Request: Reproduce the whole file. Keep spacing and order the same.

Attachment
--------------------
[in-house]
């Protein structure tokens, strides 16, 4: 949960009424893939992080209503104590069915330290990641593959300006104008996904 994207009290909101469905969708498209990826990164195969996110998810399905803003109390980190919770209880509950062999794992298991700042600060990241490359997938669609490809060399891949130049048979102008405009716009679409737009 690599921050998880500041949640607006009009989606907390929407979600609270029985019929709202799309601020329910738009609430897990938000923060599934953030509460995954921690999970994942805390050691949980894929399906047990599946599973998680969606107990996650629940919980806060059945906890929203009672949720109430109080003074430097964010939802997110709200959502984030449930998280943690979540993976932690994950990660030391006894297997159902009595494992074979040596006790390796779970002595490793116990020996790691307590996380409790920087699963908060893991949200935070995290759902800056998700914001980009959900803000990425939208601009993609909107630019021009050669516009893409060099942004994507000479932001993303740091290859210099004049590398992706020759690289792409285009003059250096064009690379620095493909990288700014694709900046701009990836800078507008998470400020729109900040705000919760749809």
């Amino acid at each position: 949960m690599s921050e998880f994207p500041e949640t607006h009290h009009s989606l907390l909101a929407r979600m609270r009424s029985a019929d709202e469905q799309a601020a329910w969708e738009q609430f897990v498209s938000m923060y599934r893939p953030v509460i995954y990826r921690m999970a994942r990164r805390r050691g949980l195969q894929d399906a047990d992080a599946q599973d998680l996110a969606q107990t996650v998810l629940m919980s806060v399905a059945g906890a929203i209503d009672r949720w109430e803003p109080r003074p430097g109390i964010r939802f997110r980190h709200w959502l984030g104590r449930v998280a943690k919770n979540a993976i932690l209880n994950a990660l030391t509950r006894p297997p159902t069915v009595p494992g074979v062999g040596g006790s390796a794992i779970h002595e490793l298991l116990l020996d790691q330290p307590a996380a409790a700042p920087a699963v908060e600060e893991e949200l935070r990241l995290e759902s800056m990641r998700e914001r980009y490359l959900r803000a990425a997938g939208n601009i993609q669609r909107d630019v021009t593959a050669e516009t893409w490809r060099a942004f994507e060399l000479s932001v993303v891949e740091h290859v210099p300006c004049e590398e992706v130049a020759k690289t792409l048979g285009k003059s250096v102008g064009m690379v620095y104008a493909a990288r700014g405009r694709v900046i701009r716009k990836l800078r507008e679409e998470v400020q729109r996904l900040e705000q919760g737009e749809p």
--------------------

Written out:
[in-house]
């Protein structure tokens, strides 16, 4: 949960009424893939992080209503104590069915330290990641593959300006104008996904 994207009290909101469905969708498209990826990164195969996110998810399905803003109390980190919770209880509950062999794992298991700042600060990241490359997938669609490809060399891949130049048979102008405009716009679409737009 690599921050998880500041949640607006009009989606907390929407979600609270029985019929709202799309601020329910738009609430897990938000923060599934953030509460995954921690999970994942805390050691949980894929399906047990599946599973998680969606107990996650629940919980806060059945906890929203009672949720109430109080003074430097964010939802997110709200959502984030449930998280943690979540993976932690994950990660030391006894297997159902009595494992074979040596006790390796779970002595490793116990020996790691307590996380409790920087699963908060893991949200935070995290759902800056998700914001980009959900803000990425939208601009993609909107630019021009050669516009893409060099942004994507000479932001993303740091290859210099004049590398992706020759690289792409285009003059250096064009690379620095493909990288700014694709900046701009990836800078507008998470400020729109900040705000919760749809």
């Amino acid at each position: 949960m690599s921050e998880f994207p500041e949640t607006h009290h009009s989606l907390l909101a929407r979600m609270r009424s029985a019929d709202e469905q799309a601020a329910w969708e738009q609430f897990v498209s938000m923060y599934r893939p953030v509460i995954y990826r921690m999970a994942r990164r805390r050691g949980l195969q894929d399906a047990d992080a599946q599973d998680l996110a969606q107990t996650v998810l629940m919980s806060v399905a059945g906890a929203i209503d009672r949720w109430e803003p109080r003074p430097g109390i964010r939802f997110r980190h709200w959502l984030g104590r449930v998280a943690k919770n979540a993976i932690l209880n994950a990660l030391t509950r006894p297997p159902t069915v009595p494992g074979v062999g040596g006790s390796a794992i779970h002595e490793l298991l116990l020996d790691q330290p307590a996380a409790a700042p920087a699963v908060e600060e893991e949200l935070r990241l995290e759902s800056m990641r998700e914001r980009y490359l959900r803000a990425a997938g939208n601009i993609q669609r909107d630019v021009t593959a050669e516009t893409w490809r060099a942004f994507e060399l000479s932001v993303v891949e740091h290859v210099p300006c004049e590398e992706v130049a020759k690289t792409l048979g285009k003059s250096v102008g064009m690379v620095y104008a493909a990288r700014g405009r694709v900046i701009r716009k990836l800078r507008e679409e998470v400020q729109r996904l900040e705000q919760g737009e749809p």